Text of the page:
Q6. How many users have ONLY mutual following connections AND ONLY mutual reply
connections with these SAME users?
Part 2: Email behaviour data
Task 1 of 2
Examine the file “emails_cmt224r.edgelist” which represents email behaviour at an
organisation. Each line contains two numbers, and , separated by a blank space. Consider
each number as an identifier for an individual in an organisation, with the space on each line
representing that the individual, , sent at least one email to another individual, , at some
point. Model the data using an appropriate network representation and answer the following
Q1. How many individuals have a higher or lower ratio of mutual connections than the
ratio of mutual connections found in the overall network?
Q2. Are occurrences of induced, connected subgraphs of 3 individuals (triads) with only
mutual connections more abundant in the network than those with a mixture of
asymmetric and mutual edges?
Q3. Using the largest, strongly connected component (where at least one path exists
between each individual and all others), could the connectivity be suggested to be
reflective of a small world phenomenon in comparison to a comparative random
Task 2 of 2
Examine the JSON file “emails_cmt224_departments.json” (departments file). Keys in the
departments file represent individuals using the same ids as in the
“emails_cmt224r.edgelist” file in Part 2, Task 1 and the values represent a department id
that the individual can be attributed to. Using the contents of the departments file in
combination with the network in Part 2, Task 1, answer the following questions:
Q1. Using the connections that individuals have in the network, are they more likely to
mix with others in their department or those with a similar number of connections?
Q2. Are all departments with 12 or more members more tightly connected amongst
themselves in comparison to all individuals across the overall network irrespective of
their department? Where in this context, ‘more tightly connected’ is defined as
having less sparsity in the connections among members AND more clustered
connections. In addition to answering the overall question as yes or no, provide a list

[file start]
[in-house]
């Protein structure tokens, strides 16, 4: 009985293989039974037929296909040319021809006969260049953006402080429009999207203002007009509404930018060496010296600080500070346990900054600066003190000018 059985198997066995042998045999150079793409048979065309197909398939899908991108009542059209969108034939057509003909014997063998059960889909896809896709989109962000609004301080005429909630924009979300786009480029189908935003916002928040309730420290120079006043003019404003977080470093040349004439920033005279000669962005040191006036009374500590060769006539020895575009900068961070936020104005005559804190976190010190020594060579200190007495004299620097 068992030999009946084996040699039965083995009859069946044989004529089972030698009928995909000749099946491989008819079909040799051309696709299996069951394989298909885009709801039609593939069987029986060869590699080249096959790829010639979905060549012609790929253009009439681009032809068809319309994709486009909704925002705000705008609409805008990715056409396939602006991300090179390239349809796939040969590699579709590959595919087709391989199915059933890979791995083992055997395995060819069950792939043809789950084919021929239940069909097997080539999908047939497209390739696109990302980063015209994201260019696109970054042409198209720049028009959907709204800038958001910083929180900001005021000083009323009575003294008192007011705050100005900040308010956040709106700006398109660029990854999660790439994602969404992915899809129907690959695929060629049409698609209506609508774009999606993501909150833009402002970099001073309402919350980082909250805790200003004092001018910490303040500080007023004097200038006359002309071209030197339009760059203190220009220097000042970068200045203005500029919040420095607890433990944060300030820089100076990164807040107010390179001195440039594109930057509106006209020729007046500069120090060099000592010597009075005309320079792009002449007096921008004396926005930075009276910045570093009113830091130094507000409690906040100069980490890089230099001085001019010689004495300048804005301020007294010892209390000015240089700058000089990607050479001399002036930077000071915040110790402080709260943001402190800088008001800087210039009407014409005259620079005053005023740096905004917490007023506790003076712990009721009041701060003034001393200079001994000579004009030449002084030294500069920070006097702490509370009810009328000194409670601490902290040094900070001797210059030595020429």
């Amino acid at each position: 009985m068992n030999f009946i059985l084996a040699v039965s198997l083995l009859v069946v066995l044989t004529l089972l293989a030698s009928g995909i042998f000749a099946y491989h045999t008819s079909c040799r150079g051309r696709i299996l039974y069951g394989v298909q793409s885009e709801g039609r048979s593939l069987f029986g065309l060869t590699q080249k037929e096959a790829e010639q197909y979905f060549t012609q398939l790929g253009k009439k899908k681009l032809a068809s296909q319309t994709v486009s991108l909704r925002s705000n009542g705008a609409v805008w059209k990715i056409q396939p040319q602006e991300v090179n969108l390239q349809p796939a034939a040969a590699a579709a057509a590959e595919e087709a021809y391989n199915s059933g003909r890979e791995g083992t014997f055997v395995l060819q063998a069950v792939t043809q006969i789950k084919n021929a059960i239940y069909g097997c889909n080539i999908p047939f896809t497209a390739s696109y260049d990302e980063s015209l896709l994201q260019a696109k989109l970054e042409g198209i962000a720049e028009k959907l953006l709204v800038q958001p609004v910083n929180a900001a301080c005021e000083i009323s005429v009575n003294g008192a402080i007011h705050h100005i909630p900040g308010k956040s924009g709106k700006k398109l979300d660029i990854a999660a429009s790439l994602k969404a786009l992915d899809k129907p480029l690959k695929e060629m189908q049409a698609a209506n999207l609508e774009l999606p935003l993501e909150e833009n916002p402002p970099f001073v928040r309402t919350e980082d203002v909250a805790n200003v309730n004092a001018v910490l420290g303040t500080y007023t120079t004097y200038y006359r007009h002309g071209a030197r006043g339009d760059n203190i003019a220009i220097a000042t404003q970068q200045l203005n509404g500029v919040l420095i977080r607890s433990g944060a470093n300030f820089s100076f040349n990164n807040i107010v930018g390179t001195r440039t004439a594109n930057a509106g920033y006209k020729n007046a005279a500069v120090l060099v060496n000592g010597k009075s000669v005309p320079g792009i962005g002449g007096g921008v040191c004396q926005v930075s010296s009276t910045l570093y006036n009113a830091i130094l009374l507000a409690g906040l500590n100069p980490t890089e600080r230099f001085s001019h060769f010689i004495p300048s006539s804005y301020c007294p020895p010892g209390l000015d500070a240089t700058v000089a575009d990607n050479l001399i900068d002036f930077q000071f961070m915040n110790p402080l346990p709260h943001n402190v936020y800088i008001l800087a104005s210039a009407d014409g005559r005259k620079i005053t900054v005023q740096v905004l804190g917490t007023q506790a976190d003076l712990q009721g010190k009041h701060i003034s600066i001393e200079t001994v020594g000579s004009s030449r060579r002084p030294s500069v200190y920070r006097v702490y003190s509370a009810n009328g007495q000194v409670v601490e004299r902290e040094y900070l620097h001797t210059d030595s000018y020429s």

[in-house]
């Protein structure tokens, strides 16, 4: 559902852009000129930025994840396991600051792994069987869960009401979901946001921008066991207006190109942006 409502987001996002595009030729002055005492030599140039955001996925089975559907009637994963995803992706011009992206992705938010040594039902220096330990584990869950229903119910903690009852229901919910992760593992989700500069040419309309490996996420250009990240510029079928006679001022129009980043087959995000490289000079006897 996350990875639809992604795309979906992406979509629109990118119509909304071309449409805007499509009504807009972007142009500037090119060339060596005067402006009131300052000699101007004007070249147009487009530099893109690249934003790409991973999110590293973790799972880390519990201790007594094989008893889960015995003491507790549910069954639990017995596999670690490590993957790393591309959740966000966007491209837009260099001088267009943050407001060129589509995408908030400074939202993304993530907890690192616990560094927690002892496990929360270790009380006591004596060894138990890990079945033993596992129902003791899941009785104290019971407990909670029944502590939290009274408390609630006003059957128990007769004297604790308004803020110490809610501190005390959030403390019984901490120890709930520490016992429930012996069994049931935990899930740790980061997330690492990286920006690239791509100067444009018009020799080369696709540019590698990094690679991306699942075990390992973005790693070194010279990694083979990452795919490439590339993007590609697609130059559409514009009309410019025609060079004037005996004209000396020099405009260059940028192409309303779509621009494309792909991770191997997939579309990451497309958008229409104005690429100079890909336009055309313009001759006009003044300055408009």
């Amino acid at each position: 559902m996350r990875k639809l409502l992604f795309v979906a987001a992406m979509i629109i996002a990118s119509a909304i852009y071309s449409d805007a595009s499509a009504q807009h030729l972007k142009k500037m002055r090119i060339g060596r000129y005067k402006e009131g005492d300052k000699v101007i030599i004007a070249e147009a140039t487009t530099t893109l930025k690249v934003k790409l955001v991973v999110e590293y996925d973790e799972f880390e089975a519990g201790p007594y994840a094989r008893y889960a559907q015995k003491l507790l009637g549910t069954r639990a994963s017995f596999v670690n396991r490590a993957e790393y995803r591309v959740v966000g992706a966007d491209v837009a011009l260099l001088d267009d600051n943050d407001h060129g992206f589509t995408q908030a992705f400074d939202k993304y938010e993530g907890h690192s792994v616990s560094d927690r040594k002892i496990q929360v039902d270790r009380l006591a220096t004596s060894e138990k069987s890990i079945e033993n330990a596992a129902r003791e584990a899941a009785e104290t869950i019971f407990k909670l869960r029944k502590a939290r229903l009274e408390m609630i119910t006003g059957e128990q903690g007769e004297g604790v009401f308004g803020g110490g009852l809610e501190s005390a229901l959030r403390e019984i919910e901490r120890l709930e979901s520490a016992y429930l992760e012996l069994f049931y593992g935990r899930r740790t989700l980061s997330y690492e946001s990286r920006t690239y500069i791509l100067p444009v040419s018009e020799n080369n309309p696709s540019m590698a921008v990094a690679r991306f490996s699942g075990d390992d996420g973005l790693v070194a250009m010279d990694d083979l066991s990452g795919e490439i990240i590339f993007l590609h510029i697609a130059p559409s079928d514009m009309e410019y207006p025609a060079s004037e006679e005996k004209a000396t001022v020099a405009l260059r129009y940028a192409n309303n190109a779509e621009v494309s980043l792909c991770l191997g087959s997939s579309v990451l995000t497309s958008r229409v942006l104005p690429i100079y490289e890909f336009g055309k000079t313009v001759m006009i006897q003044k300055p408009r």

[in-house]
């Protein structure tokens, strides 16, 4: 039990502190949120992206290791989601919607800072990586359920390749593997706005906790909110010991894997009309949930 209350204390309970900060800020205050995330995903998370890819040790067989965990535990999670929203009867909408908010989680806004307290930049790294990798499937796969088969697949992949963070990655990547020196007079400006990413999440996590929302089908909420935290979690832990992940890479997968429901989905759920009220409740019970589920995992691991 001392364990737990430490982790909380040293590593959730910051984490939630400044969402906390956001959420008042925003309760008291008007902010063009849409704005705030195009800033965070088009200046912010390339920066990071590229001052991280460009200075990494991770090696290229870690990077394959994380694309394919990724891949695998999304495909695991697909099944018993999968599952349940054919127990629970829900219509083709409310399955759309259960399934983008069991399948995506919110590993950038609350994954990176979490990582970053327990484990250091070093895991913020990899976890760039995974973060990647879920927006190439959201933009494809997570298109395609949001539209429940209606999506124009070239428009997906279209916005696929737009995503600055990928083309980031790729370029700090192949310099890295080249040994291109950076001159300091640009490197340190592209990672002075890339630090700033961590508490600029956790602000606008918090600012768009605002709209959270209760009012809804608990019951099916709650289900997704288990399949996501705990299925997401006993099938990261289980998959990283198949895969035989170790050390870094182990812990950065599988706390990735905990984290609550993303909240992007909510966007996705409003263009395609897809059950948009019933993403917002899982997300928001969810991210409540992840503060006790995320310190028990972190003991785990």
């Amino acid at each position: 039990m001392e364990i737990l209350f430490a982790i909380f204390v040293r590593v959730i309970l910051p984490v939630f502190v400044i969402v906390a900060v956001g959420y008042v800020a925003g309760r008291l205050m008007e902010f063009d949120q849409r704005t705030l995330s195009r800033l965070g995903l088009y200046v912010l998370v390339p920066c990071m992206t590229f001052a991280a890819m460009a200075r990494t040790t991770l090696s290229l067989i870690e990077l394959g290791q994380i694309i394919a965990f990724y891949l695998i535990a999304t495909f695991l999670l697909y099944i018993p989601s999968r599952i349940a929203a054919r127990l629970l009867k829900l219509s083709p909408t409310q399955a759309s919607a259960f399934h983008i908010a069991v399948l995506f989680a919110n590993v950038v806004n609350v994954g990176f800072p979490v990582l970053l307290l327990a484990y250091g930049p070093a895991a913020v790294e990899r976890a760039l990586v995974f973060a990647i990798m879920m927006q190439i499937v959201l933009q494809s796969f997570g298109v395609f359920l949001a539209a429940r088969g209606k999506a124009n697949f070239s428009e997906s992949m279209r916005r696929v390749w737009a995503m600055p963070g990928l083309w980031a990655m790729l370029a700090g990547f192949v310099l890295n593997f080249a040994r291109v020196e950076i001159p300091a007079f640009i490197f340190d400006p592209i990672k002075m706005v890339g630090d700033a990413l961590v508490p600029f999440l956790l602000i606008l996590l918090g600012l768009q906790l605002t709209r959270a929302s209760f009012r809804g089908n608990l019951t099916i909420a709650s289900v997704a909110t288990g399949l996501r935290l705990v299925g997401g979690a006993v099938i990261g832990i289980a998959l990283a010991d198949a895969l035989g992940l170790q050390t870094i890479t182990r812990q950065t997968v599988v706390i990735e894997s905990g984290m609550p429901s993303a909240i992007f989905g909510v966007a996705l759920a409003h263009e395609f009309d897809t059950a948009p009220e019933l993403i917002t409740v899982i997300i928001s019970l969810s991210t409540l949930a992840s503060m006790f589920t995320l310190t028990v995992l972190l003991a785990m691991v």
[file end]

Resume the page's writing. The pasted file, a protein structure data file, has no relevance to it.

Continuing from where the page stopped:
of departments this is true for (if any) and not true for (if any).
Part 3: Peer-to-peer message behaviour data
Task 1 of 2
Examine the file “p2p_msg_cmt224r.csv” which represents messaging behaviour between
users on a messaging platform. Each row has four columns, representing a single event where
a person (person_a) messaged another person (person_b) on some date (date) at some time
of day (time). From this, answer the following questions:
Q1. Select a suitable network structure and build a network to represent social
connections based on the messaging behaviour that took place in the first 7 days. In
doing so, assume that one or more messages from one person to another represents
a MUTUAL underlying social connection (i.e., regardless of whether person_a
messaged person_b, vice versa, or both).
Q2. Build another suitable network to represent social connections based on ALL
message behaviour in the dataset. In doing so, assume that one or messages from
one person to another represents a MUTUAL underlying social connection (i.e.,
regardless of whether person_a messaged person_b, vice versa, or both). Can the
social phenomenon, ‘Triadic Closure’, be supported for the COMMON nodes that
exist in both the network created from data from the first 7 days (i.e., from Task 1,
Q1) and the network built from all message behaviour.
Q3. Using the largest connected component of the cumulative network constructed in
Task 1, Q2, what is the average and standard deviation of the MAXIMUM degree of
separation between an individual and all others?
Task 2 of 2
Using the largest connected component of the social network constructed from all data in
Task 1, Q2, assume the role of an outsider with complete visibility of the network that now
wishes to spread a hypothetical message such that everyone in the component would know
the information it contained as quickly as possible. Assume that messages will now spread in
sequential timesteps using the following mechanism. If an individual is told the message at
timestep , the individual will forward the message to all of their direct connections at
timestep +1. Individuals can therefore be told the message more than once. From this,
answer the following questions using network analysis measures as part of the approach:
Q1. Assume that you have to choose 1 individual to tell the message to at timestep 0.
What set of individuals could you choose this individual from and how many
timesteps would be needed for everyone in the component to receive the message?
Q2. Assume that you have to choose 5 individuals to tell the message to at timestep 0.
Provide an example set of 5 individuals that would result in the message being
received by everyone in the component in fewer timesteps than in Q1.
Learning Outcomes Assessed
- Analyse fundamental traits of complex networks by synthesising theoretical concepts
and methodologies from graph theory.
- Evaluate and implement computational approaches to model and visualise complex
- Design and create software to investigate or support human interaction behaviour.
Criteria for assessment
Credit will be awarded against the following criteria. There are 100 marks available for this
assignment. Each of the 16 questions are worth 6 marks, split between up to 3 marks for the
approach and implementation and up to 3 marks for the explanations and justifications of
the approach and implementation. This totals 96/100 possible marks. Marks will be
awarded using the following criteria: